Time for a handy round-up of some excellent diplomatic protocol shockers.
‘Protocol’ at the highest level of state and in wider international contexts is interesting because it features all sorts of ‘solemnity’, dignity, respect, deference and other lofty virtues that have their place when the time is right. So when things go wrong it’s all the more ghastly.
How to respond if at all when the wrong anthem is played, or the wrong flag is flown, or something simple goes horribly awry? There’s nowhere to hide, and no good option.
Examples aplenty. Not least this latest one, where Italian schoolchildren lustily sing the Franco version of Spain’s national anthem, not the correct post-Franco version, much to the King of Spain’s chagrin.
Or it can happen that the right anthem is played but duly massacred by the hapless musicians. Watch President Putin trying to decide whether to laugh or cry or explode:
Here the Chinese President too is left aghast at some discordant chords:
This next one? Good grief. Maybe there’s something to be said for practising at least ONCE:
But even when the music is fine, the sequencing might not be:
This one involving President Obama at Buckingham Palace is a belter. It’s hard to work out what exactly went wrong, but it’s safe to say that someone on the US side if not the President himself had not grasped the correct protocol sequence, and what words are used for the Toast and when to use them.
At these State Banquets the VIPs are given a booklet describing each step of the occasion. You can see the Queen looking down to try to work out why the President has messed things up
If ‘gaffes’ can happen at the highest level of state when one might have expected people to know what they’re doing, mere international sporting events won’t escape unscathed. Here’s an interesting one where a disconcerted Belarus winner not unreasonably steps off the podium when the wrong anthem is played (2.34 onwards):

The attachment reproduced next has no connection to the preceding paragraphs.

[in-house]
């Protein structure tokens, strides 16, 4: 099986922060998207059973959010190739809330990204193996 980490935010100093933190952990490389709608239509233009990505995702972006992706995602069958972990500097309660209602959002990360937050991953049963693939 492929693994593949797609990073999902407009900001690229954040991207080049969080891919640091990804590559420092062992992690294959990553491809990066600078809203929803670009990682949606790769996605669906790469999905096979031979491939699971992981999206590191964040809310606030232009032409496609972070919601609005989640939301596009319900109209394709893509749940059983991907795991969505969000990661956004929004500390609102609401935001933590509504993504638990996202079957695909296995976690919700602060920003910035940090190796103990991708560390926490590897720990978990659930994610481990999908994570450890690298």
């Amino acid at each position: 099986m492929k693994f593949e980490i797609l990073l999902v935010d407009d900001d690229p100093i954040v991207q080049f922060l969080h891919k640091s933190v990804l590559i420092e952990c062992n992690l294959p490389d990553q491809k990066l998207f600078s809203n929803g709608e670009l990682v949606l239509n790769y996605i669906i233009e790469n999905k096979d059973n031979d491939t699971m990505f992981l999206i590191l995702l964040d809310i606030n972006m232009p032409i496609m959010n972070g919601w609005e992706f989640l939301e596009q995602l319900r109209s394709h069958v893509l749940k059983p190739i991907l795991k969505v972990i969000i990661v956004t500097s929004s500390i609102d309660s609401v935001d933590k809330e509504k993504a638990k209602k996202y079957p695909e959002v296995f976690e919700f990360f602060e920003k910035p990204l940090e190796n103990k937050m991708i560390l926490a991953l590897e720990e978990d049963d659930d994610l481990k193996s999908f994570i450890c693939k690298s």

The spoofly rude Borat version of the Kazakhstan never fails to pop up now and again:
Flags! So many to choose from. How can anyone be expected to get the right one? Or indeed to display it properly, even when it’s your own flag.
Or here. Seriously, who can tell the difference between the Austrian and Latvian flags anyway?
Don’t confuse the India and Paraguay flags when you’re Tweeting. Someone may notice:
Don’t have a CRUMPLED or WRINKLY flag. It looks bad:
Romania has form in this area. After all, the UK and Iceland flags are virtually indistinguishable:
This awesome booklet on Romania/Germany relations, that must have gone through many versions with no-one spotting the absurd mistake on the cover:
Someone once gave me some sound advice. When you’re planning a complicated event, get everyone to say what mistakes are the most likely to mess things up.
Then focus on the low-risk mistakes that hardly anyone mentions – everyone will be watching out for the big ones, but the small ones kill you just as nicely.